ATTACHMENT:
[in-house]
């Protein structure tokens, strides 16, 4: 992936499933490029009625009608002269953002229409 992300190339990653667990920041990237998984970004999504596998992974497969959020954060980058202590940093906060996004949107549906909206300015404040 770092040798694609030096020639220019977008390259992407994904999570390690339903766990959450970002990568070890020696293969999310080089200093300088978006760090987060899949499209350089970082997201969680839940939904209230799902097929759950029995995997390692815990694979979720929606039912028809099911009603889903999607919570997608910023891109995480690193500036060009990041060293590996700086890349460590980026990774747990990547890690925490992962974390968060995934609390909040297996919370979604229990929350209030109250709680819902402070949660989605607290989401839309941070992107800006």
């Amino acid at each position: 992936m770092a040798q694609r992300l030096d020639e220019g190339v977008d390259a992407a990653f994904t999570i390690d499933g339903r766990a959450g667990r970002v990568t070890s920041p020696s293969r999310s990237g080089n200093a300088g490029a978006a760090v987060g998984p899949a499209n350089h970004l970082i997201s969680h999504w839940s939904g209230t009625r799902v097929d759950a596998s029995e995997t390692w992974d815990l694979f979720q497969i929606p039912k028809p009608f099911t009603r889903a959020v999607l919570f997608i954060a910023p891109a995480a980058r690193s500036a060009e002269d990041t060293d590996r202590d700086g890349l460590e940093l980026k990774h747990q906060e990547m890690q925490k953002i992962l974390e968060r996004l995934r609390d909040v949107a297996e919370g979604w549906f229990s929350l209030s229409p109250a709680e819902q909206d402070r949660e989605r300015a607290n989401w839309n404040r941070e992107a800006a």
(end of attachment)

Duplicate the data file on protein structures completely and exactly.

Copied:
[in-house]
């Protein structure tokens, strides 16, 4: 992936499933490029009625009608002269953002229409 992300190339990653667990920041990237998984970004999504596998992974497969959020954060980058202590940093906060996004949107549906909206300015404040 770092040798694609030096020639220019977008390259992407994904999570390690339903766990959450970002990568070890020696293969999310080089200093300088978006760090987060899949499209350089970082997201969680839940939904209230799902097929759950029995995997390692815990694979979720929606039912028809099911009603889903999607919570997608910023891109995480690193500036060009990041060293590996700086890349460590980026990774747990990547890690925490992962974390968060995934609390909040297996919370979604229990929350209030109250709680819902402070949660989605607290989401839309941070992107800006």
């Amino acid at each position: 992936m770092a040798q694609r992300l030096d020639e220019g190339v977008d390259a992407a990653f994904t999570i390690d499933g339903r766990a959450g667990r970002v990568t070890s920041p020696s293969r999310s990237g080089n200093a300088g490029a978006a760090v987060g998984p899949a499209n350089h970004l970082i997201s969680h999504w839940s939904g209230t009625r799902v097929d759950a596998s029995e995997t390692w992974d815990l694979f979720q497969i929606p039912k028809p009608f099911t009603r889903a959020v999607l919570f997608i954060a910023p891109a995480a980058r690193s500036a060009e002269d990041t060293d590996r202590d700086g890349l460590e940093l980026k990774h747990q906060e990547m890690q925490k953002i992962l974390e968060r996004l995934r609390d909040v949107a297996e919370g979604w549906f229990s929350l209030s229409p109250a709680e819902q909206d402070r949660e989605r300015a607290n989401w839309n404040r941070e992107a800006a």